Corylopsis veitchiana Bean

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Credits

Article from Bean's Trees and Shrubs Hardy in the British Isles

Recommended citation
'Corylopsis veitchiana' from the website Trees and Shrubs Online (treesandshrubsonline.org/articles/corylopsis/corylopsis-veitchiana/). Accessed 2021-07-25.

Glossary

calyx
(pl. calyces) Outer whorl of the perianth. Composed of several sepals.
apex
(pl. apices) Tip. apical At the apex.
glabrous
Lacking hairs smooth. glabrescent Becoming hairless.
glaucous
Grey-blue often from superficial layer of wax (bloom).
included
(botanical) Contained within another part or organ.
ovate
Egg-shaped; broadest towards the stem.
spike
Inflorescence in which flowers sessile on the main axis.

References

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Credits

Article from Bean's Trees and Shrubs Hardy in the British Isles

Recommended citation
'Corylopsis veitchiana' from the website Trees and Shrubs Online (treesandshrubsonline.org/articles/corylopsis/corylopsis-veitchiana/). Accessed 2021-07-25.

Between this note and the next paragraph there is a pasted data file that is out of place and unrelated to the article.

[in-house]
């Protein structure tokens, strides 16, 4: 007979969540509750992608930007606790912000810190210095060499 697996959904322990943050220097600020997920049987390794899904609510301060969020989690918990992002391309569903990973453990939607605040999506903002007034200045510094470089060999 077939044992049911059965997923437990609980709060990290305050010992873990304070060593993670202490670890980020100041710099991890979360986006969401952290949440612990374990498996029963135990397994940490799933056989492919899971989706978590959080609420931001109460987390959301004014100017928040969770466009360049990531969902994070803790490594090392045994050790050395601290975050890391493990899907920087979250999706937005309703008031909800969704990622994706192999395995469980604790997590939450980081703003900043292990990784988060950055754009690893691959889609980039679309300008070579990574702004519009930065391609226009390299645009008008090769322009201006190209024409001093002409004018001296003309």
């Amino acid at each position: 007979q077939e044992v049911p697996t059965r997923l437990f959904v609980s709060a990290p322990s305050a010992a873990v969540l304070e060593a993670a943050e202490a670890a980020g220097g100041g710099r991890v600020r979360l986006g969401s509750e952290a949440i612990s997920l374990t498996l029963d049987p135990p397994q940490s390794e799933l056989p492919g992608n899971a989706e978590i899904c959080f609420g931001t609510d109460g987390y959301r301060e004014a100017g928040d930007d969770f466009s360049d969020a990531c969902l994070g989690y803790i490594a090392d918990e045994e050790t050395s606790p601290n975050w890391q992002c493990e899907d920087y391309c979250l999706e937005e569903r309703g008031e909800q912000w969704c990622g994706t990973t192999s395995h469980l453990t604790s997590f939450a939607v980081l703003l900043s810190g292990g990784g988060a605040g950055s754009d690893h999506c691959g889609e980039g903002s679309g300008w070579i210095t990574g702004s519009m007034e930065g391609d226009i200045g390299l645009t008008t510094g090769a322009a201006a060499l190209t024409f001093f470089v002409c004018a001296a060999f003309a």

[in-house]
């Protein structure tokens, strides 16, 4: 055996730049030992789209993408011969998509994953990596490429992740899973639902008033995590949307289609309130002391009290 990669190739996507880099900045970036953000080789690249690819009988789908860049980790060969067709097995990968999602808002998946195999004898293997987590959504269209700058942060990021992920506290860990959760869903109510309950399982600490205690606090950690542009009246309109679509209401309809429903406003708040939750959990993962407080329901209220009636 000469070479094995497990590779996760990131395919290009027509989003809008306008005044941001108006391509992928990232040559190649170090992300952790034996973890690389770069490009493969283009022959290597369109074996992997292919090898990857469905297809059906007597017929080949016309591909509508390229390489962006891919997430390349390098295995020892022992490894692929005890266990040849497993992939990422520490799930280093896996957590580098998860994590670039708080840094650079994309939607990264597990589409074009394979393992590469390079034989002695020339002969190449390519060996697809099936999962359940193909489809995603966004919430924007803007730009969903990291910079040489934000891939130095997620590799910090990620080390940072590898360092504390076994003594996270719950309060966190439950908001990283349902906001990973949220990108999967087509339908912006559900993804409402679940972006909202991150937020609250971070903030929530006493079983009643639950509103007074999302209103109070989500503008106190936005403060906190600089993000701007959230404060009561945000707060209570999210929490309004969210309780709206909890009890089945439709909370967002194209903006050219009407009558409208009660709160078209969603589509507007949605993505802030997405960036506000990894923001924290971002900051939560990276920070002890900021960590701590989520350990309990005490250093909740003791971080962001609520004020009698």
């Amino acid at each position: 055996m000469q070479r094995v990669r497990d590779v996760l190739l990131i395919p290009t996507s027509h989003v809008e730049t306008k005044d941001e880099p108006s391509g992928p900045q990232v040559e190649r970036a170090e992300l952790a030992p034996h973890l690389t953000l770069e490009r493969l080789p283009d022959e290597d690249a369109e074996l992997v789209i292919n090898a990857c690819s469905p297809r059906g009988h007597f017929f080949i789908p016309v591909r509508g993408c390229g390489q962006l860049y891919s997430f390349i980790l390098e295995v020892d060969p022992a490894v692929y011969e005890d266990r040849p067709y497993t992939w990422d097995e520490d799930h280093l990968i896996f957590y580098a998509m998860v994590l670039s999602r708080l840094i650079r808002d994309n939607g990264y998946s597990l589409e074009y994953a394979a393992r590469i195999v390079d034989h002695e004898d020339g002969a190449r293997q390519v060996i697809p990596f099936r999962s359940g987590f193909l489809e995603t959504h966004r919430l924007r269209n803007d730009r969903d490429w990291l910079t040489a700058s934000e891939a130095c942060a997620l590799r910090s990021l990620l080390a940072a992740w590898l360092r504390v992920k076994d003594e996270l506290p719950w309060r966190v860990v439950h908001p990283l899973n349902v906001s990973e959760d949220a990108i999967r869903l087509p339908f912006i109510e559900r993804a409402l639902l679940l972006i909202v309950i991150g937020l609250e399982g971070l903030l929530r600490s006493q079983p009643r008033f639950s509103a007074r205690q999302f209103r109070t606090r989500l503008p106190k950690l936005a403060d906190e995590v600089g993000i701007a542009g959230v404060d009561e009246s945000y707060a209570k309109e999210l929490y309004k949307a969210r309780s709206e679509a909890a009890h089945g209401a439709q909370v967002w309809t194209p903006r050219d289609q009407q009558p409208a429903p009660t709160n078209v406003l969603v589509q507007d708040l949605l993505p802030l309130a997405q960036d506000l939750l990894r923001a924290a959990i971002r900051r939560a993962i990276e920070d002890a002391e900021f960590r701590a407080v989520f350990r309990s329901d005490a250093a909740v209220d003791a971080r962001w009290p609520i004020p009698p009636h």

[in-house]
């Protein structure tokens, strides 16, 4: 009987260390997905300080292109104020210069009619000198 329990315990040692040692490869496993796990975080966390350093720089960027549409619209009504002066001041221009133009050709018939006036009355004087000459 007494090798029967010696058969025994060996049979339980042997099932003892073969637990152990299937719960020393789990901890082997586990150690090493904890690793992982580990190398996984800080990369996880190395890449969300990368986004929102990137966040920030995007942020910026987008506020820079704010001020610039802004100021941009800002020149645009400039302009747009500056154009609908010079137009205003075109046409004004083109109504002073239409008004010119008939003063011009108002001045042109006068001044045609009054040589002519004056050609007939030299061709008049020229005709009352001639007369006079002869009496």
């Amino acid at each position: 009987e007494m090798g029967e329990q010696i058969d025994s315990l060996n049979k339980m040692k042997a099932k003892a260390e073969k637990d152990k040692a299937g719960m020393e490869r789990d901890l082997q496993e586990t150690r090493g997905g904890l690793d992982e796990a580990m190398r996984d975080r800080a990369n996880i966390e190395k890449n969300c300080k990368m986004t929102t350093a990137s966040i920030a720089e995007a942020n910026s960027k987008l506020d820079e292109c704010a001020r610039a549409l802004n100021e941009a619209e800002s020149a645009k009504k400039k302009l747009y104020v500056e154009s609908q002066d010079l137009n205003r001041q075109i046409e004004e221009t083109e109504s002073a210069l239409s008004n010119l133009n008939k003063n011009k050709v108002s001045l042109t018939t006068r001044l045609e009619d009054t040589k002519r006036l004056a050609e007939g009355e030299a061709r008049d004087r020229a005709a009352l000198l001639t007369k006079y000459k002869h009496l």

A shrub 5 to 6 ft high, of rounded, bushy habit; young shoots quite glabrous, reddish. Leaves oval or ovate, with a heart-shaped base; contracted at the apex to a short, slender point; 2 to 4 in. long, 112 to 2 in. wide; purplish and sparingly silky-hairy beneath when young, somewhat glaucous and perfectly glabrous when fully grown; veins in six or seven pairs, the lowest pair giving off four to six nerves outwards; stalk about 13 in. long. Flowers fragrant, primrose-yellow, produced in a nodding spike 1 to 2 in. long, 34 in. wide. Basal bracts glabrous outside; floral bracts hairy outside. Anthers red-brown, distinctly protruded. Calyx-lobes short, rounded, hairy. Fruit at first densely hairy, about 13 in. long. Bot. Mag., t. 8349.

Introduced in 1900 by Wilson from Western Hupeh, China, and first raised in the Coombe Wood nursery. It flowers regularly in April but the blossoms are liable to be injured by late frosts. From C. sinensis it differs in its glabrous leaves and protruded red-brown anthers.

From the Supplement (Vol. V)

This species is reduced by Morley and Chao to the status of forma under C. sinensis var. calvescens.

[C. willmottiae] This is included by Morley and Chao in the typical part of C. sinensis.